Wobblers disease is also known as cervical vertebral instability, cervical spondylomyelopathy (CSM), and cervical vertebral malformation (CVM). In dogs, the disease is most common in large breeds, especially Great Danes .

There is currently no genetic test for Wobblers, however ethical breeders will not breed a dog from lines known to have Wobblers. This condition is considered uncommon although not unheard of in Australia. Ask your Breeder if they have had any Wobblers before or Neurological problems as Wobblers can only be 100% diagnosed with a risky and expensive procedure and therefore some Wobblers go undiagnosed and are labeled Neurological problems.


Deafness 'can' occur in some white and lightly marked Harlequins, however not all white or lightly marked Harlequins will have the condition.

A registered ethical breeder would typically know prior to homing if a dog is deaf or has some loss of hearing, however a Baer test can be conducted with a specialist.

If you are offered a Deaf puppy, it is recommended that you think this over thoroughly before making the commitment because deaf puppies can be hard to train and manage throughout their lives. They are also near to impossible to re-home if a situation comes up which means you need to seek an alternative home for your dog.

Many Harlequin Breeders will cull Whites out of their litters as excellent and well suited homes for them are very rare.

Allergies/Skin issues:

Allergies are the result of an overactive immune system that releases histamines in its' effort to rid the body of foreign proteins from pollen, dust mites, trees, grass, household dust, dander, and many other materials.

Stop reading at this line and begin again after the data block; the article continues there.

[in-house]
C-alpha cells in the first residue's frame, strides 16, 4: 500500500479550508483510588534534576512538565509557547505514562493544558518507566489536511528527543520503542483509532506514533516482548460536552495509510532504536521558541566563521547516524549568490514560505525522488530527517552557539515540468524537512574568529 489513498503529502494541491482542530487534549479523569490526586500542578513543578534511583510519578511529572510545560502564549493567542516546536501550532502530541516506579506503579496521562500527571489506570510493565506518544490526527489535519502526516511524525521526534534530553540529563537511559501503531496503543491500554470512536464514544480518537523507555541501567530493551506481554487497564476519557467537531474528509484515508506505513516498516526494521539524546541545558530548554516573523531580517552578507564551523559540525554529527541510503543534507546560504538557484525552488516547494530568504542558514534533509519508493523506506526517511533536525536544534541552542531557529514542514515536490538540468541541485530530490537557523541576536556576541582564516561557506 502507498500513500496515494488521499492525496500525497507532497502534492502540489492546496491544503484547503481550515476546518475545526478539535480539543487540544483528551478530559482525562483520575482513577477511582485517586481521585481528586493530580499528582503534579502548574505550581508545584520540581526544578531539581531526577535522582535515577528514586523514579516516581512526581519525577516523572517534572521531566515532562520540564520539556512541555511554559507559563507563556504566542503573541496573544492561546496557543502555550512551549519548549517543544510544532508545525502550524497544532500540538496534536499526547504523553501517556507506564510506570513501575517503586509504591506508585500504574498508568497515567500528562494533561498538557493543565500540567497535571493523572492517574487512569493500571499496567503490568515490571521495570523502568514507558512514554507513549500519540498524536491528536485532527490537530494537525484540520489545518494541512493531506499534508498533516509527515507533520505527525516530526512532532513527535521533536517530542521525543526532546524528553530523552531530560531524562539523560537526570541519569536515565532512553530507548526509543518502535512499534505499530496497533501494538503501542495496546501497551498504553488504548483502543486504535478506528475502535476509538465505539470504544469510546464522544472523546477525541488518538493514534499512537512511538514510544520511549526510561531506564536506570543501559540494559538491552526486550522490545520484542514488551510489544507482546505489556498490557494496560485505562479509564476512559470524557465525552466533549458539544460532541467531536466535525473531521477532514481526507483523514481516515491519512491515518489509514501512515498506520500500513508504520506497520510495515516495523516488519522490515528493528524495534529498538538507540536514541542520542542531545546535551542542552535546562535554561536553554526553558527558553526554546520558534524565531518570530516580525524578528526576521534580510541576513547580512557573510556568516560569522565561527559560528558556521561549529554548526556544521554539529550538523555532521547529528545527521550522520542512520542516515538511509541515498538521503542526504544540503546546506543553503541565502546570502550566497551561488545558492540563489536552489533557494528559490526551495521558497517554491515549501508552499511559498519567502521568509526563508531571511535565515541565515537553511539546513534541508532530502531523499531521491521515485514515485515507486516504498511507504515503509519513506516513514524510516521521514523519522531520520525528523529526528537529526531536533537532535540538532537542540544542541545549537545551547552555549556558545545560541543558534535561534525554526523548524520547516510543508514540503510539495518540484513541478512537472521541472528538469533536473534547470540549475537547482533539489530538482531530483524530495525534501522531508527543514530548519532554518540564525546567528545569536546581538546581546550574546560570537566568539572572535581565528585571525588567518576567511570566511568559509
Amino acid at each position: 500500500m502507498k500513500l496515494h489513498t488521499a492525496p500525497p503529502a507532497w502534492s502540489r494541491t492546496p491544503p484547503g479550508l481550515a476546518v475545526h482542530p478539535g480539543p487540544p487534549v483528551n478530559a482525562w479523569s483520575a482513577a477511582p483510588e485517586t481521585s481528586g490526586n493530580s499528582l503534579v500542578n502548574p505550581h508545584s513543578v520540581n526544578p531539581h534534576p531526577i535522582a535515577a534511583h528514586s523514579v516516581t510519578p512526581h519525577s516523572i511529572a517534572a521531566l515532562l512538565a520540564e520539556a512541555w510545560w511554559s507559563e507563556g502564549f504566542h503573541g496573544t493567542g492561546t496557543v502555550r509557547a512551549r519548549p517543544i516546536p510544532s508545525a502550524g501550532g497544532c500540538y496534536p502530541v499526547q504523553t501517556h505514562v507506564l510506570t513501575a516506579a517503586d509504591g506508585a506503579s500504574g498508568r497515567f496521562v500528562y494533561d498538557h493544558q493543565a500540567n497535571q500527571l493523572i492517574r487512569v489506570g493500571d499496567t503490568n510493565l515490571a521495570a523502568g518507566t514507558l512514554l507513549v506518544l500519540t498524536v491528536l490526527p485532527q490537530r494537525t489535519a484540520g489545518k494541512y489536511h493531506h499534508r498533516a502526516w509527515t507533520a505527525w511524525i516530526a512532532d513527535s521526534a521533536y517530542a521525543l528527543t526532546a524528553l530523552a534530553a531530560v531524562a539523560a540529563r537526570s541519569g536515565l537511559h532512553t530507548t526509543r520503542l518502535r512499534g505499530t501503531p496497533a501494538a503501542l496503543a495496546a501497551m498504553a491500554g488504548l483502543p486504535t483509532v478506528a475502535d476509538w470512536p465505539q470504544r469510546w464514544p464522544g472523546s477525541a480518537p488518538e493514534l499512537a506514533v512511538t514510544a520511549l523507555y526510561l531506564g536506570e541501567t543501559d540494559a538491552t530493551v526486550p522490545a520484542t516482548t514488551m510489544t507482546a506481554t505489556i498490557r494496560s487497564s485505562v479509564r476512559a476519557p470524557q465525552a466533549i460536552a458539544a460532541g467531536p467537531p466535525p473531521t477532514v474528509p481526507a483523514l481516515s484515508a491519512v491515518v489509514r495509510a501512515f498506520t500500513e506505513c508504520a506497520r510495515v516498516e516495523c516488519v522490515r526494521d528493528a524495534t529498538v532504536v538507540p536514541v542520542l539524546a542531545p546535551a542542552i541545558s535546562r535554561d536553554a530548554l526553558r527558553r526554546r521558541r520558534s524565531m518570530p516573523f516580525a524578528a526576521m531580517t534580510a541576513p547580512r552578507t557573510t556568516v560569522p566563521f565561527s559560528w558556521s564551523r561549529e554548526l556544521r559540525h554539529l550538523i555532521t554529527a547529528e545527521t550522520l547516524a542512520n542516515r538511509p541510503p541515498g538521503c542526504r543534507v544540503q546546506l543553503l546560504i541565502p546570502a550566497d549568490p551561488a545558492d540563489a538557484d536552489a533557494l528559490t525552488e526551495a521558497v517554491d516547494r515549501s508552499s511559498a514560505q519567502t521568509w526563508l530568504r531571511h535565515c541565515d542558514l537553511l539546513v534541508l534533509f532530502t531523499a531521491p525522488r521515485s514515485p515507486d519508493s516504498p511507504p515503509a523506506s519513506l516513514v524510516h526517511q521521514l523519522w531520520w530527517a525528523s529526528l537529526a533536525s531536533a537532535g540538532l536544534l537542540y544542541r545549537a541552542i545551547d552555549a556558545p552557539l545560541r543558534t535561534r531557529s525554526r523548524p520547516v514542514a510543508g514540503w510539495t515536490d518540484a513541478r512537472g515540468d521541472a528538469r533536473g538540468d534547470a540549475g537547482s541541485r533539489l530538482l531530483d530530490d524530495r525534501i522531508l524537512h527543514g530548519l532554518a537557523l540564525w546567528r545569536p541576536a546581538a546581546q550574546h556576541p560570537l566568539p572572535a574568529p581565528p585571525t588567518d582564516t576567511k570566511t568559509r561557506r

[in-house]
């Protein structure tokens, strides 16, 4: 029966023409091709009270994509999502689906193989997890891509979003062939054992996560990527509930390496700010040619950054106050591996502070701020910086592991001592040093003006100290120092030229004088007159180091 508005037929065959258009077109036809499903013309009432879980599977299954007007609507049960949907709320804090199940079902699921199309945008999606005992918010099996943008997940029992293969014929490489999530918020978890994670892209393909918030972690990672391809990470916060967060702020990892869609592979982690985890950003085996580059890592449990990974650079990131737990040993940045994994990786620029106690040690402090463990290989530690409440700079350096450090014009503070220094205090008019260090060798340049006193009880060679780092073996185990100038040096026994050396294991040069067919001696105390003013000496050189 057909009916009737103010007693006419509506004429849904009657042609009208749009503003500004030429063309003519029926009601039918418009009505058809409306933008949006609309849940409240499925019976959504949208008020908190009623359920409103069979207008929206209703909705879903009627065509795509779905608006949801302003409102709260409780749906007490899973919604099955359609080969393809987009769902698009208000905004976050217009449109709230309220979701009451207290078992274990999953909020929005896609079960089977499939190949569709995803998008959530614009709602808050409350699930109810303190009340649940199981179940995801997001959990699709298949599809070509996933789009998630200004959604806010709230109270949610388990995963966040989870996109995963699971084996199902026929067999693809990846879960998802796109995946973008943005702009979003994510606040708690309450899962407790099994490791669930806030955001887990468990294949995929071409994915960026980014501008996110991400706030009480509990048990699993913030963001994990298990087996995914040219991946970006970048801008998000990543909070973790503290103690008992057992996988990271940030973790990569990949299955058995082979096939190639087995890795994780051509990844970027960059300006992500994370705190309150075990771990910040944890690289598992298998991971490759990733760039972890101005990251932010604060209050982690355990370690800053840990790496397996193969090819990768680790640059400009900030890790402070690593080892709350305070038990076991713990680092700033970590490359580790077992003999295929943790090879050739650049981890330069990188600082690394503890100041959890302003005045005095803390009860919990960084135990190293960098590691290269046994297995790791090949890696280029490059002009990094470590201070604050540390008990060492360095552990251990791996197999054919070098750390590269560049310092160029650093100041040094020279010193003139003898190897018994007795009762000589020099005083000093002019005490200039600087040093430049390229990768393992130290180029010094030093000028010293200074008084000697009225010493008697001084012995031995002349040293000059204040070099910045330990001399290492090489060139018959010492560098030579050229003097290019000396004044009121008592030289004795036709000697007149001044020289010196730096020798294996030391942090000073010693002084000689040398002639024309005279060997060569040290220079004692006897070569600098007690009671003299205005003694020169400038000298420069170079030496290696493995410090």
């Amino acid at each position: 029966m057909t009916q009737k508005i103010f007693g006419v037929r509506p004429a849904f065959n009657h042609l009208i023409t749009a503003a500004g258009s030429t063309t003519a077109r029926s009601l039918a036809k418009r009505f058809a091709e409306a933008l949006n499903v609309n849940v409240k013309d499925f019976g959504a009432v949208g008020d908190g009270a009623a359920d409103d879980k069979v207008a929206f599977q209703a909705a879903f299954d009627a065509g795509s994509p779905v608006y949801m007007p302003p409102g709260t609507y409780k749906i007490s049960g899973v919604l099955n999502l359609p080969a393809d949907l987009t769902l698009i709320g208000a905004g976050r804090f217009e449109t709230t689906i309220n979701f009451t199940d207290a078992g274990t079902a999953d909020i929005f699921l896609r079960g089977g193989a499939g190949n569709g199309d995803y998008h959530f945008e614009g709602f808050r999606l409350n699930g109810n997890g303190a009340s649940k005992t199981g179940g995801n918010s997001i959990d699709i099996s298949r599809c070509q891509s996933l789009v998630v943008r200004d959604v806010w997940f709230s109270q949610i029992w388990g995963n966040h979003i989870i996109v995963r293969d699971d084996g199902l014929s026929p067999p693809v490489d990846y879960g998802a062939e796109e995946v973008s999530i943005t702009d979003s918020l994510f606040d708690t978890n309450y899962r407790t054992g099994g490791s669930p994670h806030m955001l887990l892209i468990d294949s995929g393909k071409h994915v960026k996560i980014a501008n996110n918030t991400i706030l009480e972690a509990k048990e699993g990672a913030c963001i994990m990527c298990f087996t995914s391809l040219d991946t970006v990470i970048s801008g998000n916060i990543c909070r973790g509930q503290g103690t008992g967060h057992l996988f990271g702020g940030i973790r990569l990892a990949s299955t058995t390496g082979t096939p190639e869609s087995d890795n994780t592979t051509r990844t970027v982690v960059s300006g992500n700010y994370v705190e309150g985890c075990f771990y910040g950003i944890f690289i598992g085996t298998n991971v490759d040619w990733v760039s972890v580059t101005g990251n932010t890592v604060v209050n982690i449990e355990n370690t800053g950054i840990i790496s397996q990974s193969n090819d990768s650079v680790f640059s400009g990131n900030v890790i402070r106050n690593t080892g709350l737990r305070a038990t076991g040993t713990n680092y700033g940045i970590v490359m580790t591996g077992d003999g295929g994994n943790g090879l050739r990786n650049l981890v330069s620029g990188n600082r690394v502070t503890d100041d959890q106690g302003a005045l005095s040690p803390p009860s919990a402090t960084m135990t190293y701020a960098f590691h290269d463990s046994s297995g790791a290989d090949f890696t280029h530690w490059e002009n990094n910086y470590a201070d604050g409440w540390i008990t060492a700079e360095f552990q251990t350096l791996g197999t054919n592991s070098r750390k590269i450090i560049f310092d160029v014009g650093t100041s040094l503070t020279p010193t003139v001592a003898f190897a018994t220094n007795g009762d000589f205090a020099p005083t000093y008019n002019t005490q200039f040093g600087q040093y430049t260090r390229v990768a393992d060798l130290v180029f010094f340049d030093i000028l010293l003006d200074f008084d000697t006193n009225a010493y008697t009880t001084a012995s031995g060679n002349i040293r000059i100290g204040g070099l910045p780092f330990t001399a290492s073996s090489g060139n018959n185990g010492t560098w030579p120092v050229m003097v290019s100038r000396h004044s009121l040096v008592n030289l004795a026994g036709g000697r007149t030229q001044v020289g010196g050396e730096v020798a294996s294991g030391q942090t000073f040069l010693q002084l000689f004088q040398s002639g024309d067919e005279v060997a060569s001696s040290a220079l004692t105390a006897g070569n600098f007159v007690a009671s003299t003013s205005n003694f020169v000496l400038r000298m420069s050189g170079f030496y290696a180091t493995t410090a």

Atopic allergies is believed to have a genetic component so you will want to ask your Breeder if they have seen any skin issues, if so what was the condition, how did it affect the dog, how is it treated and often has this problem been seen in dogs from their lines.

Some people may talk about a dog 2 or 3 generations back that used to itch when it was on certain grasses or who reacts to chicken, these are allergies and need to be considered when looking at potential offspring.

There are legitimate hormone related skin problems i.e. a Bitch may have skin issues occur around her heat cycle and then clear up afterwards etc.

Thyroid problems can also be a cause of skin issues.

There is some evidence that already sensitive dogs can be affected by allergies due to vaccination, your Breeder will be able to tell you if there is a vaccination sensitivity in their line.

Some people may deny the genetic component to allergic skin disease as perhaps only one puppy in the litter has allergies, however genetics doesn't affect every offspring just like one child in a family of 6 may need glasses and the others do not.

Allergies can be an expensive and heartbreaking condition, some dogs have minor seasonal flares ups where others suffer all year round and have to be on medication to have quality of life.

Skin Allergies/Skin Conditions are more easily seen on Harlequins as you can see the pink skin through the white hair, some believe Harlequins are more at risk of skin issues due to the pigmentation.

Dogs with skin issues can also suffer from digestion issues their whole lives and may require a supplementation of digestive enzymes.

Avoid purchasing a dog whose parents have noticeable skin problems such as pink/red skin, dull brittle coat, skin scabs, smell of yeast (smell like corn chips), scratched skin from where the dog has been scratching alot, hair loss etc, and avoid purchasing a puppy that has noticeably pink skin.

Allergic Skin Disease can start as young as in baby puppies and in some cases not until a dog is 2 years of age.

There are different forms of testing available as well as desensitising injections that have varied results.

An ethical Breeder will not breed known allergic dogs.